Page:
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created by gbSnippets
'Now that I've taken an interest in using sprites in my PowerBASIC applications
'I decided to Write a tutorial On what I've learned (am learning). Like any
'tutorial, the goal is to be able to summarize the information in a useful
'way For other programmers. But it's also a way for Me to clarify my own
'understanding of the topic!
'This source code library has several snippets which demonstrate the topics
'This tutorial focusses on the use of DDT commands to implement sprite
'animation, but some API use is included as needed in the various snippets.
'Sprite Animation Flow
'The block diagram of a sprite animation application is pretty simple. When
'a program starts up it builds/loads all sprite images. Animation is a combination
'of a move (recalculation of the position of the sprite) AND displaying the
'Rather than using untimed Do Loops to repeat move/Display actions, timers
'are used to Create animation. For smooth animation, the Code that preforms
'movement/display must be fast enough to complete within a Timer interval.
'Speed and smoothness of animation is usually enhanced by drawing sprites
'to a non-visible buffer before being used to update a Visible canvas in a
'single draw operation.
' Initialize Timer Event(s)
' Create/Load Images '-----' Move - Test - Draw - Dipslay '
'As shown in the following table, there are several elements to consider in
'developing a sprite animation strategy, including the source of the image,
'the use of frames, frame storage methods, multi-threading and choice of
'Image Frames Frame Storage Threading Final Canvas
'----------------------- ------ ------------------- ----------- ------------
'Realtime draw 1 None (realtime draw) Inline Draw Graphic Control
'Single image per frame >1 Memory bitmap Thread Draw Graphic Window
'Composite image Bit String
' 1 frame/sprite Graphic Control
' n frames/sprite Graphic Window
'Performance factors such as frames per second and number/size of sprites are
'also key factors to consider selecting elements of an animation strategy.
'Sprite Structure (UDT)
'Typically sprites are defined as a UDT array. The members of a sprite UDT are fairly
'standard, such as this UDT example:
' .x x position (upper left corner)
' .y y position (upper left corner)
' .w width of sprite
' .h height of sprite
' .dx movement to be taken in x-direction
' .dy movement to be taken in y-direction
' .sx speed in x-direction
' .sy speed in y-direction
' .hnd image handle or array index to sprite image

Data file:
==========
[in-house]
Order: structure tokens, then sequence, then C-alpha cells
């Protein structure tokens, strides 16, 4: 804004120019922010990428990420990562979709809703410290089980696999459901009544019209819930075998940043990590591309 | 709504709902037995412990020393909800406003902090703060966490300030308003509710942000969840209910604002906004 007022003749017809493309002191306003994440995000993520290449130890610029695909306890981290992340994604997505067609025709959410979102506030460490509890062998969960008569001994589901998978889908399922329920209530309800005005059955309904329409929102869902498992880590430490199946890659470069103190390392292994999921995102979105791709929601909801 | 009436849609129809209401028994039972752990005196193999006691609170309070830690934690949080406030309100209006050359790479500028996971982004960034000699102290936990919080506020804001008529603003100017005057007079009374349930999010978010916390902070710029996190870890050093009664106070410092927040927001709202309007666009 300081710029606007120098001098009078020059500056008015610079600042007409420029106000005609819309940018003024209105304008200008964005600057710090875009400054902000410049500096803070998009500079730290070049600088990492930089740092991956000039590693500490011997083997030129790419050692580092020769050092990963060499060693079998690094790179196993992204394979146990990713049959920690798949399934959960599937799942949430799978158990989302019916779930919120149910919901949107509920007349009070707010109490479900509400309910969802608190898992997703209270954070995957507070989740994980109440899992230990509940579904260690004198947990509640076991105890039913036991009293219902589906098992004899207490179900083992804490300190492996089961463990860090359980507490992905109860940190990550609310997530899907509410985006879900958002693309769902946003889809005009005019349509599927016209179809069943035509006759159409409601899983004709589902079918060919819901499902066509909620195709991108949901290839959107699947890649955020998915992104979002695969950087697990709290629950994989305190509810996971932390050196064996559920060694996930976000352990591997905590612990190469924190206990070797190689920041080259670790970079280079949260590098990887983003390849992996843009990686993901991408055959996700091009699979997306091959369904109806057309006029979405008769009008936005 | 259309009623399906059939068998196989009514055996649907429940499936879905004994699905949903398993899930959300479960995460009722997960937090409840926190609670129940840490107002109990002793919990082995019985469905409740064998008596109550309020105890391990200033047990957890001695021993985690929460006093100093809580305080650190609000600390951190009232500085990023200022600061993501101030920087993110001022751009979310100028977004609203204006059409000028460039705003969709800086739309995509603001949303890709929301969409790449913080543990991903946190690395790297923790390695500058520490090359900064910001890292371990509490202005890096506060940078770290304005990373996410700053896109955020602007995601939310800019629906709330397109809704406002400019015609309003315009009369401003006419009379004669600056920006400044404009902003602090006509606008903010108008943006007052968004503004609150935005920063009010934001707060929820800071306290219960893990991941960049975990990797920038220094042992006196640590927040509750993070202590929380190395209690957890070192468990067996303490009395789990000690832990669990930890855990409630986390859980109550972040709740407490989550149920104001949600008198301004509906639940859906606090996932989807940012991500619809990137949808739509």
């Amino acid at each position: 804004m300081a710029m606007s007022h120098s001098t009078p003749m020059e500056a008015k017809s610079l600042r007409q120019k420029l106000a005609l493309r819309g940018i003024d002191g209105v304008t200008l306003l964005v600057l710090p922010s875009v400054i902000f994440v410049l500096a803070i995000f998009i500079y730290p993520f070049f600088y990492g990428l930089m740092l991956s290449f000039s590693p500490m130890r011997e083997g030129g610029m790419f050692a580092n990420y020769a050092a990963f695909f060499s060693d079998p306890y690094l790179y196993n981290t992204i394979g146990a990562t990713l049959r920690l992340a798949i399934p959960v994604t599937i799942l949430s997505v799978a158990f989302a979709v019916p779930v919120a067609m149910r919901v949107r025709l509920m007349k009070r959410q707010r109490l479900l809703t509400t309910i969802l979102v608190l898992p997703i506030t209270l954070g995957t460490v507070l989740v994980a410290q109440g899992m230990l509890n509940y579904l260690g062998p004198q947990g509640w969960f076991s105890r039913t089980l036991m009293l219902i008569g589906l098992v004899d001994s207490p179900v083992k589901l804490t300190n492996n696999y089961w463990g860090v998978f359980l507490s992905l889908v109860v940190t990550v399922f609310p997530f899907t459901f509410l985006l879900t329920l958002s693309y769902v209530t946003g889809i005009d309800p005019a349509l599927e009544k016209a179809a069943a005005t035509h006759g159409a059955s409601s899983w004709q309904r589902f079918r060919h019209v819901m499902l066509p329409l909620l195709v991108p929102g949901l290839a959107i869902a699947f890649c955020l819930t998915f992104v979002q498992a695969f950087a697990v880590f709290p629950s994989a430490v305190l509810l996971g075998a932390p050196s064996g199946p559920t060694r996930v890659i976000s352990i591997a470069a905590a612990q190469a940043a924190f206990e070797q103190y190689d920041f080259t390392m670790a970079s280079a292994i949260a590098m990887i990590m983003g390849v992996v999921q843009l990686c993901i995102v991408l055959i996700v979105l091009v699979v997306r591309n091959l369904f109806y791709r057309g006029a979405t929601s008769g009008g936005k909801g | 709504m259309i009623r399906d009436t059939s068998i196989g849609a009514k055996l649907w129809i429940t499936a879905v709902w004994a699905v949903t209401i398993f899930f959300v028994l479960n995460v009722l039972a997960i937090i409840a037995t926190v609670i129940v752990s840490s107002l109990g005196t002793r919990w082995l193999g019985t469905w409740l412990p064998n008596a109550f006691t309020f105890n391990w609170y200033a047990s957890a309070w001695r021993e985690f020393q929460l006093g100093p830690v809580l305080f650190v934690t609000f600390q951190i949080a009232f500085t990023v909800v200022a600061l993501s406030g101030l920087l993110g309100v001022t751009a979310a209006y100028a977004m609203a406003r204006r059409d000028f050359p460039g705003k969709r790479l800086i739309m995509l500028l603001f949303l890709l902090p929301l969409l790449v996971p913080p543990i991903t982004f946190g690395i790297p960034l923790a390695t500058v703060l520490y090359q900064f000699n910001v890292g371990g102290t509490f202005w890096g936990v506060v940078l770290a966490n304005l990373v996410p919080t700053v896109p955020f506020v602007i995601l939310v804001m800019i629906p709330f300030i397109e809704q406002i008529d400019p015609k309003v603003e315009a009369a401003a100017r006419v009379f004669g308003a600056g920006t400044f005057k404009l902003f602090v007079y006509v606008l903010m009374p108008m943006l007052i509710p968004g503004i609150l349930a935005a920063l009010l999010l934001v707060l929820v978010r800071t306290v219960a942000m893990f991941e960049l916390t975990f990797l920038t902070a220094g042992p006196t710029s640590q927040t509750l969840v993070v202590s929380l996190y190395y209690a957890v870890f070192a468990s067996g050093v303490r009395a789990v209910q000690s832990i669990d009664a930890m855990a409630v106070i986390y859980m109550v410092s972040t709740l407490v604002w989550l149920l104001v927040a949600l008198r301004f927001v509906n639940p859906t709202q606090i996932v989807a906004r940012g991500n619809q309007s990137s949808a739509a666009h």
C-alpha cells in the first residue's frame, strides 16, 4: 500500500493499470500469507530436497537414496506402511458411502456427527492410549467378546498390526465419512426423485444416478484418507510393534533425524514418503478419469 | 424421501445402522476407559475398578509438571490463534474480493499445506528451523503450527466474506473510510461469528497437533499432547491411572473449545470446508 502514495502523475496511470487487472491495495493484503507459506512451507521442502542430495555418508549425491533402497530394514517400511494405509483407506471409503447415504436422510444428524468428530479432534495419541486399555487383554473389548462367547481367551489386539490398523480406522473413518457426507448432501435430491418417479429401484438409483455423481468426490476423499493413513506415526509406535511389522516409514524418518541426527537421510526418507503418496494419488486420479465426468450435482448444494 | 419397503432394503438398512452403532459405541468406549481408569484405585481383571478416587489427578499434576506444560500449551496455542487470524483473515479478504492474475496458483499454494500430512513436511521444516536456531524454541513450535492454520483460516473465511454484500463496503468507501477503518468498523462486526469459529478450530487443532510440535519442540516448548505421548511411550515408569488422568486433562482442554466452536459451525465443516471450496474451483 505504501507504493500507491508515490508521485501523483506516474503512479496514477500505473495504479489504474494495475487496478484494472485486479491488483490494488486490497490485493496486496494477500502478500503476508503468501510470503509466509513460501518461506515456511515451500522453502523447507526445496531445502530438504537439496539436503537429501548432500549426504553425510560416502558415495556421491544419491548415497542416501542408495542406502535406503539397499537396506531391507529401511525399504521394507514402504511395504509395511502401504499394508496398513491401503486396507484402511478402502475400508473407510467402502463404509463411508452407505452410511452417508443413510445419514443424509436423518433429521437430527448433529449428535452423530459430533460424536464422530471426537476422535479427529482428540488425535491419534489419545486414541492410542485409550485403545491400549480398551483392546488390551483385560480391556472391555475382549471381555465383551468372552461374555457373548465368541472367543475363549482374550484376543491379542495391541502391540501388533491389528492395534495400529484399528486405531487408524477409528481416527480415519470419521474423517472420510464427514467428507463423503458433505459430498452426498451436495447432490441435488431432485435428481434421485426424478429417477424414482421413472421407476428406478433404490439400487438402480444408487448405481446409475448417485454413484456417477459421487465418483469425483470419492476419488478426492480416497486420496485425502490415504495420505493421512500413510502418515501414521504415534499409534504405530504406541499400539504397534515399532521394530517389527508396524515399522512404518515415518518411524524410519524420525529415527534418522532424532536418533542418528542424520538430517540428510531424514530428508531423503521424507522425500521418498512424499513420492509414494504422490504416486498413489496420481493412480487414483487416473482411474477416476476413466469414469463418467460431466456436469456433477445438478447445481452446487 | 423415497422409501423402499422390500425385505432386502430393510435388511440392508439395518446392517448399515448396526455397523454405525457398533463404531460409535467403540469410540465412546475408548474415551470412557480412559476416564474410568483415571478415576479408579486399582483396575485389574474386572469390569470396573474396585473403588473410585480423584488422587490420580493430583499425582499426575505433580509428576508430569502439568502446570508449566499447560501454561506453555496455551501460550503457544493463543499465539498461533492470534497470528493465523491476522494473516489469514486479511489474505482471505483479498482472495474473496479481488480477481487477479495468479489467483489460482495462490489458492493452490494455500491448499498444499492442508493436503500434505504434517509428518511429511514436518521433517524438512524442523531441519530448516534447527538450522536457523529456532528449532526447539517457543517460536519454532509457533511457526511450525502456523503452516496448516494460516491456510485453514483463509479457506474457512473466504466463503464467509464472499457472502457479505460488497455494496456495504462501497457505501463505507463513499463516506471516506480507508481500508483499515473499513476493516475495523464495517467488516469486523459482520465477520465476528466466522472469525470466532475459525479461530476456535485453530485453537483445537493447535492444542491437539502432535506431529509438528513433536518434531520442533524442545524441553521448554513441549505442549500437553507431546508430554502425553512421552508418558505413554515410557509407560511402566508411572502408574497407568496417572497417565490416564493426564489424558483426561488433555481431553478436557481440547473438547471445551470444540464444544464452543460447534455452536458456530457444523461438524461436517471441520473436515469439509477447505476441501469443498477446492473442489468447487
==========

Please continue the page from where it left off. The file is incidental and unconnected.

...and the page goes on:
' .frcur current frame #, the one to be displayed
' .frmax total number of available frames for the sprite
' .wcount current wait count (counts timer events)
' .wmax max wait count before changing frames
'The UDT contains all information about a sprite.
'PowerBASIC provides native support for loading bitmaps (*.bmp) directly from
'files. To use icons, the images must first be placed in a resource file
'then added to an imagelist which PowerBASIC graphic statements can access.
'Using the GDI+ snippets found in this library, other file formats such as
'JPG/GIF/PNG can also be loaded and converted to the bitmap format natively
'supported by PowerBASIC.
'With each move a sprite must be displayed in its new location. Instead of
'displaying the same image with each move, a series of images called frames may
'be used to display a new image with each move. Frame might contain something
'as simply as a rotation of previous frame or even a complete metamorphisis of
'the image into a completely new image.
'Successive frame display is typically cyclic. For example, displaying frames
'1-30 followed by starting over with frame 1. Variations, such as displaying
'frames 1-30 followed by 30-1, are also used by programmers to create special effects.
'Another variation often used is to display an image frame for more than one
'timer interval. This approach is particularly useful in varying the apparent
'speed at which a frame changes (not location, but visible image). This action
'can applied selectively to each sprite so that all sprites do not appear to be
'changing in unison.
'For relatively simple shapes, such as combinations of drawing primitives, it
'is possible to create each frame image from scratch during each time interval.
'Sprite animation often uses images which are not easily recreated by code,
'such as photographic images or complex character drawings. In those cases
'pre-existing images are used. For speed reasons, pre-existing images are